A recent study showed that men get retweeted more than women. The question is, why? We'll examine the science behind why tweets published by men are, on average, more popular than those by women and how professionals can apply this knowledge to their enhance their career potential, regardless of gender.
Despite partying hard all throughout college, you somehow managed to graduate with decent grades and now you're on your way to paving a successful career path. Your partying days may be behind you now, but that doesn't mean they won't come back to haunt you when you least expect it – for instance, when you're trying to land your dream job. A simple Google search is all it takes for recruiters to dig up every humiliating photo that you've ever been tagged in on Facebook. Well, now a new app aims to prevent your past from ruining your chances of a brighter future.
It was Mother's Day on Sunday, so it's probably not really surprising that Hillary Clinton released a video about her mother (and daughter and granddaughter). But, set against the birth of her granddaughter, she also briefly retells a story about a nurse who said, "Thank you for fighting for paid family leave." Is it just political posturing, or can we finally hope for some resolution to the shameful state of family leave in the U.S.?
How is it that science, technology, engineering, and math (STEM) companies can find solutions for some of the world's most complex problems, but they can't seem to solve the gender bias issue that keeps women out of STEM careers? According to new research, it's because we, as a culture, don't know that there's even a problem – it's unconscious, and we're all to blame.
Remember that time you worked yourself into a hypochondriac frenzy, and wound up spending the whole afternoon at the office surfing WebMD and trying to figure out if people get cholera anymore? As it turns out, Bill the IT guy — or even your CEO — may have been assessing your risks at the same time in a very different way for very different reasons.
Social media has an amazing ability to connect people; however, with that comes both good and bad. The bad part is that anyone and everyone has the freedom to voice whatever opinion their little hearts desire, which promotes cyber bullying and allows other negativity to spread online. The good part is, the convenience and connectivity of social networks allow like-minded people to communicate, share, and help one another. One psychologist and MIT grad student, Robert Morris, used the positive aspects of social networking to formulate a site incorporating crowdsourced cognitive behavioral therapy techniques to help users "debug" their negative thoughts and overcome depression.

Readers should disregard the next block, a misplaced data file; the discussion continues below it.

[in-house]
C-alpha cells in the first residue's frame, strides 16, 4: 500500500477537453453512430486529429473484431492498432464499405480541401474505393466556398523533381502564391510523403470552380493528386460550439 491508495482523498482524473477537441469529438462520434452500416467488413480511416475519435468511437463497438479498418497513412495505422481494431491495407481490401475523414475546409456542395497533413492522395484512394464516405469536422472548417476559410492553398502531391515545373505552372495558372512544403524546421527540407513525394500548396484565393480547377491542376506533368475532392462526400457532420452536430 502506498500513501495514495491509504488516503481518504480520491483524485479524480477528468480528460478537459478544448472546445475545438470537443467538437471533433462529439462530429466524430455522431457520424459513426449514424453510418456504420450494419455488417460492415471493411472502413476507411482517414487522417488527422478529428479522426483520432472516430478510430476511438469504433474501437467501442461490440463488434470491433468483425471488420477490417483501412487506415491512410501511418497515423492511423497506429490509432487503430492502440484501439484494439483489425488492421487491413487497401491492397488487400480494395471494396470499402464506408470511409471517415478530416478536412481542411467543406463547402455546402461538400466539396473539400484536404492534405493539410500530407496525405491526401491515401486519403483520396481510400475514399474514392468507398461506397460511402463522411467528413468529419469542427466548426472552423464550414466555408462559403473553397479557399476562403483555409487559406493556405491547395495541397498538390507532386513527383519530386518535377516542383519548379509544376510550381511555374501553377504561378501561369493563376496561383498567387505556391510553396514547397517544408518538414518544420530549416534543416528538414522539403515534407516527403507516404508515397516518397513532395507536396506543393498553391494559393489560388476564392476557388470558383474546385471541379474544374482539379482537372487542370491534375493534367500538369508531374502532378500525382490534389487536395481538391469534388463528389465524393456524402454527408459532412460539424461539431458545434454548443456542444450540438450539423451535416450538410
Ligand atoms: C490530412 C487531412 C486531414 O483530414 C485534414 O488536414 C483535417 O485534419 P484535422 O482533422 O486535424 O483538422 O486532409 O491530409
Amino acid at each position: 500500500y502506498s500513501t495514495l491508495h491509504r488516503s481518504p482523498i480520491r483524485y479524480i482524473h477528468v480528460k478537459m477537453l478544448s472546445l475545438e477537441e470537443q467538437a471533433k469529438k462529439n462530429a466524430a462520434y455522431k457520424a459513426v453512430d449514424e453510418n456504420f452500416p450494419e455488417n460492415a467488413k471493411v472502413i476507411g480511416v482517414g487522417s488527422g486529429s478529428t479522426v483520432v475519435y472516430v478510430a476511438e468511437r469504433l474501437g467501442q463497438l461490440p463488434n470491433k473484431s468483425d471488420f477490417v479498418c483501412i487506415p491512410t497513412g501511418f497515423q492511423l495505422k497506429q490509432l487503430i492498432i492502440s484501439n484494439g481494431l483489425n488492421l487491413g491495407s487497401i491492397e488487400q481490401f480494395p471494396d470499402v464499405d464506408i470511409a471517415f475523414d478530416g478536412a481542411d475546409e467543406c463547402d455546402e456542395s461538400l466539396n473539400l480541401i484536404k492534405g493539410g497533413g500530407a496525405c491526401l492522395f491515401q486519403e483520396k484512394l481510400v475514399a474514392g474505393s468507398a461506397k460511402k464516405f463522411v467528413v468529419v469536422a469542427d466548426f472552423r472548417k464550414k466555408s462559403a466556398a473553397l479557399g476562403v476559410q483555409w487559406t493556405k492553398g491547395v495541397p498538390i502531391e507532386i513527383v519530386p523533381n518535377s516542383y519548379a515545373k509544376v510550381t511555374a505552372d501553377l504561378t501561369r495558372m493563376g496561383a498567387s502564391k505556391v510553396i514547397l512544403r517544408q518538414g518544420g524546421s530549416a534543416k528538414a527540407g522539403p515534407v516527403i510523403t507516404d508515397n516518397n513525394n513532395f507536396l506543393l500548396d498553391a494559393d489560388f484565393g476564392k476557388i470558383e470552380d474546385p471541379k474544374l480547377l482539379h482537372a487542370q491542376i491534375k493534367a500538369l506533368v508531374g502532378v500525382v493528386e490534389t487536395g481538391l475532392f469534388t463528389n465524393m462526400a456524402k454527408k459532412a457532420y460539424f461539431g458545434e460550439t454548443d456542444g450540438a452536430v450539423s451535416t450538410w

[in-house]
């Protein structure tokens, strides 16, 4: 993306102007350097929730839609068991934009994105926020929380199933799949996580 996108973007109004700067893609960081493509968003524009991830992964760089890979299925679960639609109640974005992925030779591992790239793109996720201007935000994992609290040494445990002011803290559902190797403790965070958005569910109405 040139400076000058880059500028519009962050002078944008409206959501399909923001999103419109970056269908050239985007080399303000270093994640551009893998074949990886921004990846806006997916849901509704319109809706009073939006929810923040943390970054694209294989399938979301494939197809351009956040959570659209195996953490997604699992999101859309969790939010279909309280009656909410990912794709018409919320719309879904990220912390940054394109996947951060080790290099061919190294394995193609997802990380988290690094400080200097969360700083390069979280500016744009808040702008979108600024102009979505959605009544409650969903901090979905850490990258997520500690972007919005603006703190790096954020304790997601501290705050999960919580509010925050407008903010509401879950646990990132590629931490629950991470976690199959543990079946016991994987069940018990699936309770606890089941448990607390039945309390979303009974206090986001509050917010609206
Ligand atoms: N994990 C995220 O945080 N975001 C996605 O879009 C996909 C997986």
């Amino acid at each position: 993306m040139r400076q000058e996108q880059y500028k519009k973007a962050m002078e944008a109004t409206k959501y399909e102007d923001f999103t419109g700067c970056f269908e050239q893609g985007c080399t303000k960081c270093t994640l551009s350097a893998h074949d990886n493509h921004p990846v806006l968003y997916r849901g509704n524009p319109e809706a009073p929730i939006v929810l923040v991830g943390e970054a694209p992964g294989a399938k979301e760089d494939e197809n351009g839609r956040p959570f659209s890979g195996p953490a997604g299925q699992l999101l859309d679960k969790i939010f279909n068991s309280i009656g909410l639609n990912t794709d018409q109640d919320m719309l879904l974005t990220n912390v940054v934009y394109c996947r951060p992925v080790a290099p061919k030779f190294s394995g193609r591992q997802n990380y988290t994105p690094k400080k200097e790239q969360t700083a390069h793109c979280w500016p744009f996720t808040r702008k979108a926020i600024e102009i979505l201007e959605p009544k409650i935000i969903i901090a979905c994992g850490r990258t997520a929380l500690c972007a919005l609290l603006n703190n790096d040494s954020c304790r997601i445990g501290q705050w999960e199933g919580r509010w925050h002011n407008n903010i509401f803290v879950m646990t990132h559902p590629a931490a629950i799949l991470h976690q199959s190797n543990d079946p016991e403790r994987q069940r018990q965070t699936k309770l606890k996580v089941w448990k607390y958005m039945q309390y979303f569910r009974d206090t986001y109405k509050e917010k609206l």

The workplace is changing, thanks to new technologies and new ways of thinking about work. If you're looking to venture into semi-uncharted territory in hopes of a brighter career trajectory, then you may want to consider one of these five new careers.
Would you think twice about sharing a mindless "I'm so bored" post on social media if you knew that research shows that people who do so experience higher rates of heart attacks and strokes? What's worse, research that ties social media use to emotional stability/instability is making its way into the hands of people that you probably don't want to be privy to such information: recruiters, hiring managers, and employers. Here's what you need to know about what your social media sharing is saying about you.
Don't you ever wish your dream career would just fall into your lap one day? Thanks to the majestic ways of the internet (and a little due diligence on your part), that fantasy could be a reality. Read on to see how marketing your expertise online can lead to bigger and better opportunities finding their way into your career.
"Mansplaining" is a term coined to describe the behavior of those men who have the need to explain what they believe are complex topics, in which they may or may not be well-versed, to women in a manner that is elementary enough for even a woman to understand. This very thing happened at SXSW this week, except this time, the "manterrupter" got called out publicly. Here's how it went down.
It's frustrating to have people remind you to "stop and smell the roses" when your life seems to be going 1,000 miles per hour -- but that doesn't mean it's bad advice. Learn how taking a step back can actually help you move forward in your life and your career.
Most workers work from home occasionally at some point in their career, and some of us do it on a full-time basis. After all, if you've telecommuted at all, you know how your home-based environment can dramatically improve your productivity. Distractions are limited, and you're able to focus on the project at hand. So, why do some companies forbid, discourage, or in other ways inhibit their workers from telecommuting? In short, it's because there's also a downside to working from home.
One Minnesota high school teacher, Michelle Van Bibber of Stewartville High School, decided to teach her students a valuable lesson about over-sharing on social media and how quickly things can go viral on the Internet. The lesson learned that day is one that doesn't just apply to our younger generations -- especially, it concerns working professionals who may not be convinced that their posts could negatively affect their careers.